The Complete Stories of Flannery O'Connor Themes

This Study Guide consists of approximately 66 pages of chapter summaries, quotes, character analysis, themes, and more - everything you need to sharpen your knowledge of The Complete Stories of Flannery O'Connor.
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Impending Tragedy

Impending tragedy as depicted with the depressing inevitability of death and the results of negligence, with regard to children, is a prevalent theme in this collection of short stories. An undercurrent of overpowering sadness runs through many of O'Connor's stories, perhaps because of the own fatal disease of lupus, which interrupts her life abruptly at an early age. In "The River" the reader is anticipating the horror of the ending but even knowing the inevitable does not forestall the sadness of the drowning of the young child, whose parents have neglected him so terribly. In "The Lame Shall Enter First," the righteous father is oblivious to the emotional needs of his own grieving son and considers the needs of a scoundrel delinquent more important until he finds his son dead by hanging in the attic. The reader hopes for a happy ending but O'Connor does not sacrifice...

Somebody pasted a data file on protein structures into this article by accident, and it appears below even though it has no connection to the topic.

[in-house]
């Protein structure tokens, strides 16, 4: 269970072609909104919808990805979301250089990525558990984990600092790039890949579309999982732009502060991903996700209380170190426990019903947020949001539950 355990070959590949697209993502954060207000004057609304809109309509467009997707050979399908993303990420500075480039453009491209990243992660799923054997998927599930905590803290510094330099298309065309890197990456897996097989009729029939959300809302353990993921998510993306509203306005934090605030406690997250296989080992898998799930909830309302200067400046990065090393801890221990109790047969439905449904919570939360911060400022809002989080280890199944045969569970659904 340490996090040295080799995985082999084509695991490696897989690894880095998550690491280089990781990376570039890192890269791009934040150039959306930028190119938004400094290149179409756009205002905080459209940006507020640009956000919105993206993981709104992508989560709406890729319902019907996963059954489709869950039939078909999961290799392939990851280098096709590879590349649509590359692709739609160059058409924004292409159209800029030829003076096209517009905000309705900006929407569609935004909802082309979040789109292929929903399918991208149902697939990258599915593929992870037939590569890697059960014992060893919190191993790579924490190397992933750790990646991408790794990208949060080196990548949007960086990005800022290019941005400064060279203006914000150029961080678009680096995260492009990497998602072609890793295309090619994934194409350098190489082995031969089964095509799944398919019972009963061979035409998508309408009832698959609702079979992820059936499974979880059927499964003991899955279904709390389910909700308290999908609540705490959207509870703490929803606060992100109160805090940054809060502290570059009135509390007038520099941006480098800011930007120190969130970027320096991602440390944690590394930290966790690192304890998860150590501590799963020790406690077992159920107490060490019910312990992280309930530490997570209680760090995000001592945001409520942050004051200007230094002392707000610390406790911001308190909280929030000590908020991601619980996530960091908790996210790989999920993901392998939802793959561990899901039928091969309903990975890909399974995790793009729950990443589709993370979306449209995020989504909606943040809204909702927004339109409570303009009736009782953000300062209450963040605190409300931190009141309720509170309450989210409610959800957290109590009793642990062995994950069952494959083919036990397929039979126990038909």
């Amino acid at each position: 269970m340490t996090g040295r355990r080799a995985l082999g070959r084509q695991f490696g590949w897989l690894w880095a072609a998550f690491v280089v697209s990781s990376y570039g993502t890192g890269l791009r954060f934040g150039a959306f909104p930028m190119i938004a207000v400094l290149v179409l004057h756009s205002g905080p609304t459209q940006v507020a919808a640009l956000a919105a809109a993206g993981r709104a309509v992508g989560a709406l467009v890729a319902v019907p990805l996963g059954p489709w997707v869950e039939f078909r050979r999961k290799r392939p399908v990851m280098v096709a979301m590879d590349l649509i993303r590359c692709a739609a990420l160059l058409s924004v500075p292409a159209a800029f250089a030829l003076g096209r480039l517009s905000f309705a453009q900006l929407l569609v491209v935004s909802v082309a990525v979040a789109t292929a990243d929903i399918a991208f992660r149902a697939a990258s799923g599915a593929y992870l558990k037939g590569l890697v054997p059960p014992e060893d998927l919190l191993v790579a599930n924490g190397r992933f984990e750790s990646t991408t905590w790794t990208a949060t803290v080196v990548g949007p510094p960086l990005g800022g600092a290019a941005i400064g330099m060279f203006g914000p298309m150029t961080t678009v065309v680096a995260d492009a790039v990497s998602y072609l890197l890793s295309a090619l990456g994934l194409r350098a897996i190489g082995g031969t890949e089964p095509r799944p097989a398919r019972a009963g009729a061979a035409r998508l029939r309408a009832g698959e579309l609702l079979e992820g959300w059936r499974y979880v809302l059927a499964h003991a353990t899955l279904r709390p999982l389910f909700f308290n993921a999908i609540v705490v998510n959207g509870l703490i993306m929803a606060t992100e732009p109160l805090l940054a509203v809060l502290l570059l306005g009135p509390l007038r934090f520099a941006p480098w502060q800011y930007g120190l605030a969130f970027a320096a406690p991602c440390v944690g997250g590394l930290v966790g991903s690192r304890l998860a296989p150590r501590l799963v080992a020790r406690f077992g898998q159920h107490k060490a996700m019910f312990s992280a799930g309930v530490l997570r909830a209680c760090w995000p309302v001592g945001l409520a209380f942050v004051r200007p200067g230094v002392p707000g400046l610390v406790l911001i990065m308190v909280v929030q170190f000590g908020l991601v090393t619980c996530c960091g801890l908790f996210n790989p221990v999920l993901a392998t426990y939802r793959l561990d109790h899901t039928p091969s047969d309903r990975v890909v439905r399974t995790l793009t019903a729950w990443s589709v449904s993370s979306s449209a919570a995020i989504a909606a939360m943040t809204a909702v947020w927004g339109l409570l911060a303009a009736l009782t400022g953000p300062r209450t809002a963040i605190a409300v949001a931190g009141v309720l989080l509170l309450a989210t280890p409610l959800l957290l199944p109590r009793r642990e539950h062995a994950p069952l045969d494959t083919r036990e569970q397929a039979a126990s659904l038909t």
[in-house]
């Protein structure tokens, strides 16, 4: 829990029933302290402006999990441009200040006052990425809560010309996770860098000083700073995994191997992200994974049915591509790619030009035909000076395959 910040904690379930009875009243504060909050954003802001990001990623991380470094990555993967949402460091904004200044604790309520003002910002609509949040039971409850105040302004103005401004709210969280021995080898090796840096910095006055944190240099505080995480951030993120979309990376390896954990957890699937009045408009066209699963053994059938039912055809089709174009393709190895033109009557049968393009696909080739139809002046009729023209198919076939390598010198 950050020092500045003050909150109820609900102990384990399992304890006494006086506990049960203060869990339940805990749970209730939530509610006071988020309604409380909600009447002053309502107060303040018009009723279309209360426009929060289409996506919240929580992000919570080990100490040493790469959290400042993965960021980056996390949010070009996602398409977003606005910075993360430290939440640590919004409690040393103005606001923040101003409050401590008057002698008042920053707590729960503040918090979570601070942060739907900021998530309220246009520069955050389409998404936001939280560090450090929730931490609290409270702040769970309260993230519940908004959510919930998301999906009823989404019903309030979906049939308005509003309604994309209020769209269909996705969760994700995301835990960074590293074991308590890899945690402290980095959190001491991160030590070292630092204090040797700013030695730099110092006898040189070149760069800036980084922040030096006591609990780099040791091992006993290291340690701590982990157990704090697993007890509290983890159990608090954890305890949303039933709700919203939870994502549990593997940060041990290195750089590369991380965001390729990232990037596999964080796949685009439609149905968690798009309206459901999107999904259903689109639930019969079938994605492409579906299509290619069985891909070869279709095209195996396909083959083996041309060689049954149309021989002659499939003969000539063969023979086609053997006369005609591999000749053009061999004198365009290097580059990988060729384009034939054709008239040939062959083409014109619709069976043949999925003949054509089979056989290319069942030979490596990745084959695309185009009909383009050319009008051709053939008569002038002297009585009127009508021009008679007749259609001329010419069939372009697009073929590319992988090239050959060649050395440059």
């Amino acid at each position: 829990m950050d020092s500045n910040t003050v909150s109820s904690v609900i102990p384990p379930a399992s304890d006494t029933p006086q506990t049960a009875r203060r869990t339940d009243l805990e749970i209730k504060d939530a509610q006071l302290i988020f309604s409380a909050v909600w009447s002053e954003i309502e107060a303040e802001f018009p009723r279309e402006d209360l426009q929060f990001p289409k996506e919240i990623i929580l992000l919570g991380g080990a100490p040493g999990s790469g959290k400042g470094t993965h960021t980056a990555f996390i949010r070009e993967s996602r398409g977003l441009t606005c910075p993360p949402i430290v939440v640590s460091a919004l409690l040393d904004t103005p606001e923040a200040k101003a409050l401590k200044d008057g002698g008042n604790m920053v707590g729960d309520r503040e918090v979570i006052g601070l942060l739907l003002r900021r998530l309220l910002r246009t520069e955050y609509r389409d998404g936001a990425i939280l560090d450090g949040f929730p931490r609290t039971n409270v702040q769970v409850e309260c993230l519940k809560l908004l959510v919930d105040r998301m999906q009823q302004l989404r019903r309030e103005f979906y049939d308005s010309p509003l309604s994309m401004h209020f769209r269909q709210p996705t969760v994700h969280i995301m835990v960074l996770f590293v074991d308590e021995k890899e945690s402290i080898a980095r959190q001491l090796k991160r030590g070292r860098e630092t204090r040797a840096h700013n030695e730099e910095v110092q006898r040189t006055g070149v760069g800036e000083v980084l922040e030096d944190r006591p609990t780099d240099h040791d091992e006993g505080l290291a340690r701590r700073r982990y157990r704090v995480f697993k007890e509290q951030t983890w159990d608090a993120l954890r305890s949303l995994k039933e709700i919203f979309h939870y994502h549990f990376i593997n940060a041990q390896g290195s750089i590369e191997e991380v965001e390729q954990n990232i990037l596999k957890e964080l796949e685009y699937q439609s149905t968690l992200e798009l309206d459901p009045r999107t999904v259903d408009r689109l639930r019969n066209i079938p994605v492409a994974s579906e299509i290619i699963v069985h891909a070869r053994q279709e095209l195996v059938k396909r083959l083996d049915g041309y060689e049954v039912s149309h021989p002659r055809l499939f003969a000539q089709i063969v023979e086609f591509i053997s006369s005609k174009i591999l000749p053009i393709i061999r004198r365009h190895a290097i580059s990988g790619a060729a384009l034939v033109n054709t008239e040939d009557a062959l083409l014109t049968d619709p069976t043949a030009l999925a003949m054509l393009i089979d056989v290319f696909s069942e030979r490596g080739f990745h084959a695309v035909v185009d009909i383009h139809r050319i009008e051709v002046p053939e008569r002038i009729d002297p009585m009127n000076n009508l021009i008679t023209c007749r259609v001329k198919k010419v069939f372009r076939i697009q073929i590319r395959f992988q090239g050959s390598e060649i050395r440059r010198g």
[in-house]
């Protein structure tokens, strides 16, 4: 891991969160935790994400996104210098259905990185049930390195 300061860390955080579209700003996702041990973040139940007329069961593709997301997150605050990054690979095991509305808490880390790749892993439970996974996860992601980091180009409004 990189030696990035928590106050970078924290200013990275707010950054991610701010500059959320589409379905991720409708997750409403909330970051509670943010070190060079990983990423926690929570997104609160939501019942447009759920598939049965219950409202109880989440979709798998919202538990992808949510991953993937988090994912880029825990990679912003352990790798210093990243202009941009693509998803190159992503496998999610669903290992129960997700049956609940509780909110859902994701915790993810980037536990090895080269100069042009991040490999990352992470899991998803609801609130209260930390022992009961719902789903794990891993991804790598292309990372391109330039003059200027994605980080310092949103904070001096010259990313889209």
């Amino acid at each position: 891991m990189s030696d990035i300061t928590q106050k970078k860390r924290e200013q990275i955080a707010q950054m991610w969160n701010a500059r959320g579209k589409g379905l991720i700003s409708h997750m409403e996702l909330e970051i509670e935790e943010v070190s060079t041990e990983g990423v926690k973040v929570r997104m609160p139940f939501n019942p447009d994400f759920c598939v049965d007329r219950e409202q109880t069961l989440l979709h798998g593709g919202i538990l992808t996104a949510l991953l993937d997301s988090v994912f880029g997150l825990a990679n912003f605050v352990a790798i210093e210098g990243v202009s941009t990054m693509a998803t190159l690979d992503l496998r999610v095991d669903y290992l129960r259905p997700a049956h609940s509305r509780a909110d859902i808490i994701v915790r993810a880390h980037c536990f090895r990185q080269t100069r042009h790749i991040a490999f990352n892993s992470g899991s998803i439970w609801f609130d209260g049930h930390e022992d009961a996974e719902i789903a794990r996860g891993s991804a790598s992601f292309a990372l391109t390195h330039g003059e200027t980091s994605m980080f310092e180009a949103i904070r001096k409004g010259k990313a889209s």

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This section contains 533 words
(approx. 2 pages at 400 words per page)
Buy The Complete Stories of Flannery O'Connor Study Guide
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